Pastoralist conflict on Kenya-Sudan-Uganda border
In the border region of Kenya, Sudan and Uganda, pastoralists migrate in search of water and pasture. With limited access to water and competing rights to land, inter-tribal conflict arises when pastoralists from one tribe enter the territory of another. The increased availability of small arms in the region from past wars increasingly makes ordinary clashes fatal. Governments in the region have responded with heavy-handed coercive disarmament operations. These have led to violent clashes between communities and security providers.
The paper Pastoralists at war: violence and security in the Kenya-Sudan-Uganda border region published in 2009 in the International Journal of Conflict and Violence (Vol. 3 (2): 188–203) reviews the scale, consequences of and responses to such pastoralist conflicts.
It was found that the factors contributing to pastoralist conflict are multidimensional and have ramifications that affect livelihoods within and across borders. Governments have failed to invest sufficient human and financial capital in abating the conflict and the underlying underdevelopment in the pastoral regions. Given the poor disarmament record of governments and the fact that they lack the capacity to conduct simultaneous cross-border disarmament programmes, disarmament does not appear to be a palatable option until there has been a full overhaul of the security sector supported by policies to address the demand for small arms.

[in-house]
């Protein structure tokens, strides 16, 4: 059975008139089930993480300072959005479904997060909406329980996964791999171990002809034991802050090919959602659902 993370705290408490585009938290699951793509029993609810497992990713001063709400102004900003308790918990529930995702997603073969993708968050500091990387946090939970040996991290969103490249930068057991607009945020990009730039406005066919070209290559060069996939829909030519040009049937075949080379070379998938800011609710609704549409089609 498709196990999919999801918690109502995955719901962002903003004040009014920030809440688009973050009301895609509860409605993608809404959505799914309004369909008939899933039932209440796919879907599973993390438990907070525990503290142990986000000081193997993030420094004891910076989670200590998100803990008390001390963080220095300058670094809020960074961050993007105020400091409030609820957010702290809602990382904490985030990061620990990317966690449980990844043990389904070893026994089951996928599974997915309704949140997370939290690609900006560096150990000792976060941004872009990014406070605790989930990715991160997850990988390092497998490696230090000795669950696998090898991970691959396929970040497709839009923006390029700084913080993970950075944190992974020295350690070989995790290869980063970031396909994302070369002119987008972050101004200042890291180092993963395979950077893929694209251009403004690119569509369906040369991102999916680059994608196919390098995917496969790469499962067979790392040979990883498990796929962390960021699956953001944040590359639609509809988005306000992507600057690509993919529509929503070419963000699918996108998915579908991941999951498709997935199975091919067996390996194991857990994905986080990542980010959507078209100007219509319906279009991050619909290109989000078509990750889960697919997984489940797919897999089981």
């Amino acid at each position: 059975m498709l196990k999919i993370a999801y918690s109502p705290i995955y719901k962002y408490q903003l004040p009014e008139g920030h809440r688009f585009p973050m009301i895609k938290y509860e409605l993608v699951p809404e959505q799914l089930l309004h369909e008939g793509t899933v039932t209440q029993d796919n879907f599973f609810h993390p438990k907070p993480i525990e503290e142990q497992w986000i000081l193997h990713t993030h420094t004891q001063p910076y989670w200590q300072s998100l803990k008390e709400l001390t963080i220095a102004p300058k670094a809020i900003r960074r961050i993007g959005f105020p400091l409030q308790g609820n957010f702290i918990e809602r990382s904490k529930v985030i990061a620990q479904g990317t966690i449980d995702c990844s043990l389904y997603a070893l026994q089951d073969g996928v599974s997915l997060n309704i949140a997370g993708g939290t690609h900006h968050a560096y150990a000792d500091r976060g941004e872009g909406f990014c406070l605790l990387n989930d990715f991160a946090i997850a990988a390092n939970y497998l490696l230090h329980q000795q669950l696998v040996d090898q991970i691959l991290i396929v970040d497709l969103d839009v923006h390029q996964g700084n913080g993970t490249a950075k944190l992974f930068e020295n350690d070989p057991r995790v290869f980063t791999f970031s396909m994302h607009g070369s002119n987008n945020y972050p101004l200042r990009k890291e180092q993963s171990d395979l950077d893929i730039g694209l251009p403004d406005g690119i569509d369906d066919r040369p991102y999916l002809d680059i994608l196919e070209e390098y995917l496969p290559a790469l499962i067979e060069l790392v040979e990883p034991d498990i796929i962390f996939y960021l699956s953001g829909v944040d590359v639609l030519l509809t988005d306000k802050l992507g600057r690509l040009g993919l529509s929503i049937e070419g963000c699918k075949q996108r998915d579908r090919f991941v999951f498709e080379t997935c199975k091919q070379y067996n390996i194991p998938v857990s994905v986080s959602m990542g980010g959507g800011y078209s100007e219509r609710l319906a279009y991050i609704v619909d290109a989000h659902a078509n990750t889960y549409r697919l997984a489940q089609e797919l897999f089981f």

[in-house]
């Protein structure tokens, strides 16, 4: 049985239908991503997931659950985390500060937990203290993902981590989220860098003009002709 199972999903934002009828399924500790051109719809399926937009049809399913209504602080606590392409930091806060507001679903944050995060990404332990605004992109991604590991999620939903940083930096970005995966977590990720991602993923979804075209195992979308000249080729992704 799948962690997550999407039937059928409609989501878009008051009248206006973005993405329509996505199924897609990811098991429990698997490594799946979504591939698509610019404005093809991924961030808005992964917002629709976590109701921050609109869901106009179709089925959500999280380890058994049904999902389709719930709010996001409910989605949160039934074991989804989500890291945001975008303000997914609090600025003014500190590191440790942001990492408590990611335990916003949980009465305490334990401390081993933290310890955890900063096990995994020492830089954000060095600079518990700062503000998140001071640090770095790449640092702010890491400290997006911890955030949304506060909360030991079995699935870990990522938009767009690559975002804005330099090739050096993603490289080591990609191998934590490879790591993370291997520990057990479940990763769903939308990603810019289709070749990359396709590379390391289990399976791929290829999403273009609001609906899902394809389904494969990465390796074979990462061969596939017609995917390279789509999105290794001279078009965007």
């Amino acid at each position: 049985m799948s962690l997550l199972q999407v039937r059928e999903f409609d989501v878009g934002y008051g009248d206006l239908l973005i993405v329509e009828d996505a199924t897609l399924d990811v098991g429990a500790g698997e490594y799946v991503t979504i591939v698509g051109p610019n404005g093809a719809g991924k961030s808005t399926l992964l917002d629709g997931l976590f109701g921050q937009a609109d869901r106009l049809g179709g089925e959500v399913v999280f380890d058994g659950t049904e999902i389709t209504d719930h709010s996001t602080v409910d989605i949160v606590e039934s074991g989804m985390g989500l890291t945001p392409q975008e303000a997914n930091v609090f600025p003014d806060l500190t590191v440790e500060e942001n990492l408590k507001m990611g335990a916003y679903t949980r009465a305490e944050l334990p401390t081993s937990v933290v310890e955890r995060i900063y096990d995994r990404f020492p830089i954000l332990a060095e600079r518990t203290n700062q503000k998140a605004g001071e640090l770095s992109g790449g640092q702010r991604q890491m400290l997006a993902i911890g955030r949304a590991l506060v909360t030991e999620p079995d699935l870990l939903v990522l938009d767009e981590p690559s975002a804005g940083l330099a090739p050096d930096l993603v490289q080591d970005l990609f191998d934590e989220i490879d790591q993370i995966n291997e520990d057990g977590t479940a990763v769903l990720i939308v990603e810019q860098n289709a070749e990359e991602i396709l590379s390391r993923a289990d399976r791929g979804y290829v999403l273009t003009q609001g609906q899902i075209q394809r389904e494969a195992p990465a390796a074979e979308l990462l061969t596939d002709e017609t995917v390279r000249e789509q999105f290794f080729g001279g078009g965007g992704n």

The efforts of local conflict-mitigation organisations have proved to be an effective alternative to the destabilising disarmament initiatives. As a result, a culture of pastoralism is emerging that relies more heavily on local instruments of conflict response as opposed to programmes that prematurely disarm insecure communities. When communities no longer face threats from neighbouring groups and inadequate security providers, weapons will lose their utility and worth, and voluntary disarmament will be an appropriate answer to the small-arms dilemma in this region.
Posted on 24 September 2016 in Pastoralism & Peacebuilding